A farmer holding seeds.You may have zero interest in agriculture, but trust me when I say that anyone with a taxable investment account should be thinking about harvesting – gain/loss harvesting, that is.

You can safely ignore gains/losses in tax-qualified retirement accounts – like your IRA and 401k. Those accounts are only taxed based on withdrawals, not on gains realized within the account. However, if you have non-qualified accounts (i.e., individual, joint, trust, UTMA), then roll up your sleeves: you might have some harvesting to do prior to year-end.

What Exactly Is Harvesting Anyway?

If your investment grows to be worth more than the price you paid for it, you have an unrealized gain. But just like a vegetable provides zero nutritional value until it’s harvested, your unrealized capital gain is just a paper gain – hanging on the vine – until it is “harvested,” or realized, by means of a sale.

Losses are treated the same way – the IRS doesn’t care about unrealized gains or losses – only those where an actual sale occurs are considered “realized” for tax purposes.

How Gains Are Taxed

Short-term gains (those with a holding period of one year or less) are taxed at ordinary income tax rates. Long-term gains are taxed at 0, 15 or 20 percent – depending on your ordinary income tax bracket. The chart below shows the latest numbers for 2017. Note the highlighted breakpoints, where the tax rate increases:

Taxable income table 2017Thankfully, the IRS allows us to offset gains with losses, dollar for dollar. And if losses exceed gains, you can offset ordinary income by up to $3,000, with any additional amount carried forward to future years.

When to Harvest Losses

Not only will capital gains result in a capital gains tax, but those gains will also increase your Adjusted Gross Income (AGI), potentially causing numerous unintended tax consequences, such as:

  • Exposure to AMT
  • Increased taxation of Social Security benefits
  • Increased Medicare premiums
  • Exposure to the 3.8 percent NIIT (Net Investment Income Tax)
  • Reduced medical and other itemized deductions
  • Lost eligibility for tax credits or retirement plan contribution

Harvesting losses by reducing adjusted gross income (AGI) can mitigate some of these issues. Some reasons to consider harvesting losses.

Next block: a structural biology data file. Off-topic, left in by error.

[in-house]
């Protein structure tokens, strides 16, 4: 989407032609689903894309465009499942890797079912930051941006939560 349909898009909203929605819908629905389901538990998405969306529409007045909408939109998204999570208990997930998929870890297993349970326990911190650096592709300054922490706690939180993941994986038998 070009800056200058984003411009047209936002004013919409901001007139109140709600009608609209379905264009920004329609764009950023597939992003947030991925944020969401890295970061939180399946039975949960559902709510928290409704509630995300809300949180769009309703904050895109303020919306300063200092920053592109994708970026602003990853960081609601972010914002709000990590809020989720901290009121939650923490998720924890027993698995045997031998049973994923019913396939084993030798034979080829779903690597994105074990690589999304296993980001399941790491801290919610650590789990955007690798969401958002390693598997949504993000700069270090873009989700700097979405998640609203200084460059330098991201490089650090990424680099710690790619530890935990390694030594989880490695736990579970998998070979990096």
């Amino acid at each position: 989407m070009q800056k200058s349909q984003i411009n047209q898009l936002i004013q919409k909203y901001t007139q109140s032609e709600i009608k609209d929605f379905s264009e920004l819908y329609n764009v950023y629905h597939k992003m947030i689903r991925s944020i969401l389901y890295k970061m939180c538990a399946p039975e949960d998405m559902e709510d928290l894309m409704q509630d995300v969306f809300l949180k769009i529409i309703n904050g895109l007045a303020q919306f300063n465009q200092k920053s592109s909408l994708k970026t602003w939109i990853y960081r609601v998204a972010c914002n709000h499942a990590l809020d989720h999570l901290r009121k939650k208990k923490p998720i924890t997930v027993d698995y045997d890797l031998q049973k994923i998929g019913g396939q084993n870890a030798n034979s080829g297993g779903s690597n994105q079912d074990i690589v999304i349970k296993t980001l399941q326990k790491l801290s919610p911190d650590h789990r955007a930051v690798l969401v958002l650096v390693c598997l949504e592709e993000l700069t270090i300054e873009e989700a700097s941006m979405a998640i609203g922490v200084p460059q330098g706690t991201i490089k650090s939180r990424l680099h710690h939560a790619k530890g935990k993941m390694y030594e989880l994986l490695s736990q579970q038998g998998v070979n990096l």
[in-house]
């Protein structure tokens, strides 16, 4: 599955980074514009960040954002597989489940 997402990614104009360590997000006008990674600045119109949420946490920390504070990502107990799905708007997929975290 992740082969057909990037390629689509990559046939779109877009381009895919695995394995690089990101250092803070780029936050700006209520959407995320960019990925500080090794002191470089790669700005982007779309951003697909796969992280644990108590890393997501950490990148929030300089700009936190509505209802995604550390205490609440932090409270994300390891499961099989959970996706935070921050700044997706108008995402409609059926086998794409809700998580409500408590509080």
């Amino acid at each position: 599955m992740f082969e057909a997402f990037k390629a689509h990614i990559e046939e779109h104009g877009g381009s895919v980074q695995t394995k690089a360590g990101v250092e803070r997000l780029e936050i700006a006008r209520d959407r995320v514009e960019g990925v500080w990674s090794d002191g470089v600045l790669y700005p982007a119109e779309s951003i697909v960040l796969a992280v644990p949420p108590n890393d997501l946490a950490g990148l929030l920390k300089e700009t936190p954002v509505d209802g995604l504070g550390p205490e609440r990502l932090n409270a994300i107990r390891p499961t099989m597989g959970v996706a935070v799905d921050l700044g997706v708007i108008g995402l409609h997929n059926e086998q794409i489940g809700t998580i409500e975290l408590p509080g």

• You sold real estate this year that generated a capital gain
  • You have business sale proceeds that include a capital gain
  • You have capital gains this year that push your AGI over an important breakpoint
  • You expect to be in a lower (or zero percent) capital gains tax bracket next year
  • You anticipate legislative changes that would reduce capital gains rates in future years
  • You want to capture the $3,000 offset to ordinary income in the current year

When to Harvest Gains

Why on earth would you want to realize a gain?!? Here are some potential motivations:

  • You are in a zero percent capital gains tax rate this year, and wish to capture as much in gains as you can for free, thus positioning your portfolio for reduced gains in future years by “resetting” your cost basis at a higher level.
  • You have realized losses, and can rebalance your portfolio at no tax cost by selling high and buying low.
  • You anticipate legislative changes that would increase capital gains rates in future years, so you want to harvest gains now, at presumably lower rates, and “reset” your tax cost basis at a higher level.

Survey Your Fields in The Fall

To determine if harvesting is warranted, review your YTD realized and unrealized gains/losses in your portfolio. Factor in any carryover losses from your prior year’s tax return. Consider that gain/loss information in the light of your current and expected future tax brackets and your current tax situation.

After completing that analysis, just execute your sales prior to year-end, and sit back and enjoy the fruits of your harvest!

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